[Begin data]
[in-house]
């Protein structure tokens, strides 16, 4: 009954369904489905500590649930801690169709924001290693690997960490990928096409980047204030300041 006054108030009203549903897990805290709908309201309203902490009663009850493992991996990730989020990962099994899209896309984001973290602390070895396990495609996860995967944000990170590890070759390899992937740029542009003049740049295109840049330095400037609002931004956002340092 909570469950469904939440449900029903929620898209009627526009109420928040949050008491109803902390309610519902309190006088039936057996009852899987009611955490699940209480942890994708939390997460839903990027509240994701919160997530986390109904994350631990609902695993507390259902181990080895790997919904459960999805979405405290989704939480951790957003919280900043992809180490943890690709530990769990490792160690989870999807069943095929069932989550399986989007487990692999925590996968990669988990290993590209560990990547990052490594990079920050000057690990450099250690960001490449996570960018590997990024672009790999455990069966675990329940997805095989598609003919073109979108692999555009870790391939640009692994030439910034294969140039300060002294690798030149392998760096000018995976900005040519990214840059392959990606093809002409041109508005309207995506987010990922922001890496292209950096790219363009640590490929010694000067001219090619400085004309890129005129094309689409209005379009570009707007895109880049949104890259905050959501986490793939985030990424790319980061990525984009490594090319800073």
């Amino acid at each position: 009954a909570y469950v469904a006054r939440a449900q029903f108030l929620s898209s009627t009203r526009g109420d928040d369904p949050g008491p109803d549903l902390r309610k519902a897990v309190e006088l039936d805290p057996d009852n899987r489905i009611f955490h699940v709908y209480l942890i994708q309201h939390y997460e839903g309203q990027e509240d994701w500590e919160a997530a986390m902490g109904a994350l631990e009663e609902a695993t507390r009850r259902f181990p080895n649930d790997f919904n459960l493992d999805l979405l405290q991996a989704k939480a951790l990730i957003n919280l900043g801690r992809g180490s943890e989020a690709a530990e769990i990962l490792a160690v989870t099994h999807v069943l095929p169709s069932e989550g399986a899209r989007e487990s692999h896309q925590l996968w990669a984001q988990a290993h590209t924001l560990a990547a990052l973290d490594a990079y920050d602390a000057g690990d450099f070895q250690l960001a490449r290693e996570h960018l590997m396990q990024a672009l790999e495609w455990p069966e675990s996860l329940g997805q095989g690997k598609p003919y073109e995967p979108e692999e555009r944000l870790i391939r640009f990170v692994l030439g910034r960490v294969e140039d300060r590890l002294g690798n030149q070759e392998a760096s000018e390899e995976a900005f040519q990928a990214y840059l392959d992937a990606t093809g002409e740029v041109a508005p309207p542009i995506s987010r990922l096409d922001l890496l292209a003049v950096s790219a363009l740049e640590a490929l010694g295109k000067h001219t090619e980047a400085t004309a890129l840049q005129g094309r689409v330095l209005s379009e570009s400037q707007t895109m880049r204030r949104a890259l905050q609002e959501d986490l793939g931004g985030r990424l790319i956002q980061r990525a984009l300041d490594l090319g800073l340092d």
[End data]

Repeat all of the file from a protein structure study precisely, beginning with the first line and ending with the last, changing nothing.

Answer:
[in-house]
């Protein structure tokens, strides 16, 4: 009954369904489905500590649930801690169709924001290693690997960490990928096409980047204030300041 006054108030009203549903897990805290709908309201309203902490009663009850493992991996990730989020990962099994899209896309984001973290602390070895396990495609996860995967944000990170590890070759390899992937740029542009003049740049295109840049330095400037609002931004956002340092 909570469950469904939440449900029903929620898209009627526009109420928040949050008491109803902390309610519902309190006088039936057996009852899987009611955490699940209480942890994708939390997460839903990027509240994701919160997530986390109904994350631990609902695993507390259902181990080895790997919904459960999805979405405290989704939480951790957003919280900043992809180490943890690709530990769990490792160690989870999807069943095929069932989550399986989007487990692999925590996968990669988990290993590209560990990547990052490594990079920050000057690990450099250690960001490449996570960018590997990024672009790999455990069966675990329940997805095989598609003919073109979108692999555009870790391939640009692994030439910034294969140039300060002294690798030149392998760096000018995976900005040519990214840059392959990606093809002409041109508005309207995506987010990922922001890496292209950096790219363009640590490929010694000067001219090619400085004309890129005129094309689409209005379009570009707007895109880049949104890259905050959501986490793939985030990424790319980061990525984009490594090319800073």
């Amino acid at each position: 009954a909570y469950v469904a006054r939440a449900q029903f108030l929620s898209s009627t009203r526009g109420d928040d369904p949050g008491p109803d549903l902390r309610k519902a897990v309190e006088l039936d805290p057996d009852n899987r489905i009611f955490h699940v709908y209480l942890i994708q309201h939390y997460e839903g309203q990027e509240d994701w500590e919160a997530a986390m902490g109904a994350l631990e009663e609902a695993t507390r009850r259902f181990p080895n649930d790997f919904n459960l493992d999805l979405l405290q991996a989704k939480a951790l990730i957003n919280l900043g801690r992809g180490s943890e989020a690709a530990e769990i990962l490792a160690v989870t099994h999807v069943l095929p169709s069932e989550g399986a899209r989007e487990s692999h896309q925590l996968w990669a984001q988990a290993h590209t924001l560990a990547a990052l973290d490594a990079y920050d602390a000057g690990d450099f070895q250690l960001a490449r290693e996570h960018l590997m396990q990024a672009l790999e495609w455990p069966e675990s996860l329940g997805q095989g690997k598609p003919y073109e995967p979108e692999e555009r944000l870790i391939r640009f990170v692994l030439g910034r960490v294969e140039d300060r590890l002294g690798n030149q070759e392998a760096s000018e390899e995976a900005f040519q990928a990214y840059l392959d992937a990606t093809g002409e740029v041109a508005p309207p542009i995506s987010r990922l096409d922001l890496l292209a003049v950096s790219a363009l740049e640590a490929l010694g295109k000067h001219t090619e980047a400085t004309a890129l840049q005129g094309r689409v330095l209005s379009e570009s400037q707007t895109m880049r204030r949104a890259l905050q609002e959501d986490l793939g931004g985030r990424l790319i956002q980061r990525a984009l300041d490594l090319g800073l340092d």